Radiation detected by operator of a tsunami-hit nuclear power plant in Japan was not the result of sustained nuclear fission, the utility said on Thursday.

Tokyo Electric Power on Wednesday said it discovered xenon, a substance produced as a byproduct of fission, in the No 2 reactor at its Fukushima Daiichi plant, and had poured in a mixture of water and boric acid, an agent that helps prevent nuclear reactions, as a precaution.

Analysis suggests that it was not a criticality, Ai Tanaka, a spokeswoman for the company, commonly known as Tepco, said.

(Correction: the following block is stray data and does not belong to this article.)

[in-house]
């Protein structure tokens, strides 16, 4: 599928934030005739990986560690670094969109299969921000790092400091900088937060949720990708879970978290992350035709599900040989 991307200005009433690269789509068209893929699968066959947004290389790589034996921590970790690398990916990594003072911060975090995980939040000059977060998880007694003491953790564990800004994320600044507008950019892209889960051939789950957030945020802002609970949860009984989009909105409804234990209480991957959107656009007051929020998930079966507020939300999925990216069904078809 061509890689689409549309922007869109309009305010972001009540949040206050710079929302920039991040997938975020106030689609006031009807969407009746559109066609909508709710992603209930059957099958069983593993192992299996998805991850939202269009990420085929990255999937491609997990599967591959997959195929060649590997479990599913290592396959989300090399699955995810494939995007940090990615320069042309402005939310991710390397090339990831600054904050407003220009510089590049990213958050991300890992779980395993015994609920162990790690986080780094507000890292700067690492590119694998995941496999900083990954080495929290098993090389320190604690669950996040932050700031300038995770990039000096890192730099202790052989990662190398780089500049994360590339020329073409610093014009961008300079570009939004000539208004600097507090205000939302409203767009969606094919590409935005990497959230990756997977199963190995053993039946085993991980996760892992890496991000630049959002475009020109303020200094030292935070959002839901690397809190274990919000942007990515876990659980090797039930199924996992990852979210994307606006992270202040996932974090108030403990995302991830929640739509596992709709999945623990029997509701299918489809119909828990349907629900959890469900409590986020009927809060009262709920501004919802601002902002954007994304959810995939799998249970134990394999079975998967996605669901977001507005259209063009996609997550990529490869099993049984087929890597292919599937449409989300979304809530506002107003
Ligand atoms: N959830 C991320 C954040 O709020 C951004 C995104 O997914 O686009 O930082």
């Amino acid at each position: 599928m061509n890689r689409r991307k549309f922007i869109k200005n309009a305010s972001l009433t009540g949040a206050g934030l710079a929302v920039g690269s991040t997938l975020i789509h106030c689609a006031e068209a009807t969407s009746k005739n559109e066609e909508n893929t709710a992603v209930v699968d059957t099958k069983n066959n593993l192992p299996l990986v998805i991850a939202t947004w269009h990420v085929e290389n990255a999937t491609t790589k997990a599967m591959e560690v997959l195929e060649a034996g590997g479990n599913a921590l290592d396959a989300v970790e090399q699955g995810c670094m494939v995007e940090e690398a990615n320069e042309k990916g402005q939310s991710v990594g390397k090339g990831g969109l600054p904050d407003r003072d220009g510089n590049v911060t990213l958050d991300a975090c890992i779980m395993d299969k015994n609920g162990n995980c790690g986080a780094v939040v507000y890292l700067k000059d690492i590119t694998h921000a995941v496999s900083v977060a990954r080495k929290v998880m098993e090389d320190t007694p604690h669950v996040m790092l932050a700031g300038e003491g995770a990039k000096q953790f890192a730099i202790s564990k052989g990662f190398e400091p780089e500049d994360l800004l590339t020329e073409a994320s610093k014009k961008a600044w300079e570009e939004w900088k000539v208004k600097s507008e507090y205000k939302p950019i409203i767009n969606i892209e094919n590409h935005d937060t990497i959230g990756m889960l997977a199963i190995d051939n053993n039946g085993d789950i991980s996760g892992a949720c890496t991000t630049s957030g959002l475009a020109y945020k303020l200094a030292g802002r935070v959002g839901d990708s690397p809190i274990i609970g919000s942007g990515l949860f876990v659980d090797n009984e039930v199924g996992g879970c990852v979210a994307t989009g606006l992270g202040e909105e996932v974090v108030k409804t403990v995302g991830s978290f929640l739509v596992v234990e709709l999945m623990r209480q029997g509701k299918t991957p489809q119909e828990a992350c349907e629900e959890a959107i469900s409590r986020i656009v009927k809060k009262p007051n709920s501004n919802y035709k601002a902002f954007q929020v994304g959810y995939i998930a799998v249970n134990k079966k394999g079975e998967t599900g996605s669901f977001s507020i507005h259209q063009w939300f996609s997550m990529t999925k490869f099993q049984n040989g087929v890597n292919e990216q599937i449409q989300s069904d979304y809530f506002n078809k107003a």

The nuclear facility was struck by a devastating earthquake and tsunami in March and has released radiation into the atmosphere ever since in the world's worst nuclear crisis since Chernobyl 25 years ago.

The fuel rods in the No 2 reactor and two other reactors melted down early in the crisis after the tsunami destroyed the plant's cooling system.

The company, which was widely criticised for its slow release of information in the early days of the disaster, has since bought down the temperatures at the three damaged reactors from levels considered hazardous.

It hopes to declare a cold shutdown -- when temperatures are stable below boiling point -- this year.

Tepco said in October that the amount of radiation being emitted from the complex had halved from a month earlier in the latest sign that efforts to bring the facility under control are progressing.

(Reporting by Tim Kelly; Editing by Yoko Nishikawa)